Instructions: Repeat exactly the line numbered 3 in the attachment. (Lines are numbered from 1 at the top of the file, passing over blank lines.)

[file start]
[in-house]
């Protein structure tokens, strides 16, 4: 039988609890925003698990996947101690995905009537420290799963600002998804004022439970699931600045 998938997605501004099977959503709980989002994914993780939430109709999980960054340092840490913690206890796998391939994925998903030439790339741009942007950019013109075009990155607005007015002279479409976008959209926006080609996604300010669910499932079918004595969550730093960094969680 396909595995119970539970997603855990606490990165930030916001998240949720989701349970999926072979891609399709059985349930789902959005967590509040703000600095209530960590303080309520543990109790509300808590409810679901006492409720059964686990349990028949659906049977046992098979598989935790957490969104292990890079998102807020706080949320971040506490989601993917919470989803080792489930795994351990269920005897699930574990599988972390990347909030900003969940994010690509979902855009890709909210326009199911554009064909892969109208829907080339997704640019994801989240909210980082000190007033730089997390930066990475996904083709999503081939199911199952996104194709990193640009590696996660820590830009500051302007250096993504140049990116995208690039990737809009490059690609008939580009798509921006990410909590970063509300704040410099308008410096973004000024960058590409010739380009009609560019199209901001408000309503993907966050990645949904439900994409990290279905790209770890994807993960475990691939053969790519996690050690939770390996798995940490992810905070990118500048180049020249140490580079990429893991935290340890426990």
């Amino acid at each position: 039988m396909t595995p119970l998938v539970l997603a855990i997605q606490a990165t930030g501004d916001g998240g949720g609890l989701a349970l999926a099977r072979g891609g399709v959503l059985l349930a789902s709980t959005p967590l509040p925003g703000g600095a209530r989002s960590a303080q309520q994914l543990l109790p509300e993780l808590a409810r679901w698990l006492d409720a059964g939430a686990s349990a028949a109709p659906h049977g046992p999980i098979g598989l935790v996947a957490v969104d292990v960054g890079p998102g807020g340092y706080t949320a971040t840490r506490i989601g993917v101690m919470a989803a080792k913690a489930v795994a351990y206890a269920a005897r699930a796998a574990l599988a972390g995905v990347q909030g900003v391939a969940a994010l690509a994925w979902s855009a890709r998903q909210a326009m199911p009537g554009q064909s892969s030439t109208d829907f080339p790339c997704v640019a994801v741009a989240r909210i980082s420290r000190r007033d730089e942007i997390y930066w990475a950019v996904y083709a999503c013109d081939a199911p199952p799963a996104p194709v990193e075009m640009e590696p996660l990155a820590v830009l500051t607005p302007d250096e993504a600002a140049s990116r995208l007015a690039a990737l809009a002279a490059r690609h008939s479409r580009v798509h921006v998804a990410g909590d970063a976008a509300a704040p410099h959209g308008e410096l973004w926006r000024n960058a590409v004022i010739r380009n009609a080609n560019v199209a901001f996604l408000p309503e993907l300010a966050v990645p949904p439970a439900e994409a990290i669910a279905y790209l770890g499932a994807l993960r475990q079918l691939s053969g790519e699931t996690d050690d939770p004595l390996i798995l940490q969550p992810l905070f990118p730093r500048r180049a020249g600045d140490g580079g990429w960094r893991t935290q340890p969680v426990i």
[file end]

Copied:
């Amino acid at each position: 039988m396909t595995p119970l998938v539970l997603a855990i997605q606490a990165t930030g501004d916001g998240g949720g609890l989701a349970l999926a099977r072979g891609g399709v959503l059985l349930a789902s709980t959005p967590l509040p925003g703000g600095a209530r989002s960590a303080q309520q994914l543990l109790p509300e993780l808590a409810r679901w698990l006492d409720a059964g939430a686990s349990a028949a109709p659906h049977g046992p999980i098979g598989l935790v996947a957490v969104d292990v960054g890079p998102g807020g340092y706080t949320a971040t840490r506490i989601g993917v101690m919470a989803a080792k913690a489930v795994a351990y206890a269920a005897r699930a796998a574990l599988a972390g995905v990347q909030g900003v391939a969940a994010l690509a994925w979902s855009a890709r998903q909210a326009m199911p009537g554009q064909s892969s030439t109208d829907f080339p790339c997704v640019a994801v741009a989240r909210i980082s420290r000190r007033d730089e942007i997390y930066w990475a950019v996904y083709a999503c013109d081939a199911p199952p799963a996104p194709v990193e075009m640009e590696p996660l990155a820590v830009l500051t607005p302007d250096e993504a600002a140049s990116r995208l007015a690039a990737l809009a002279a490059r690609h008939s479409r580009v798509h921006v998804a990410g909590d970063a976008a509300a704040p410099h959209g308008e410096l973004w926006r000024n960058a590409v004022i010739r380009n009609a080609n560019v199209a901001f996604l408000p309503e993907l300010a966050v990645p949904p439970a439900e994409a990290i669910a279905y790209l770890g499932a994807l993960r475990q079918l691939s053969g790519e699931t996690d050690d939770p004595l390996i798995l940490q969550p992810l905070f990118p730093r500048r180049a020249g600045d140490g580079g990429w960094r893991t935290q340890p969680v426990i």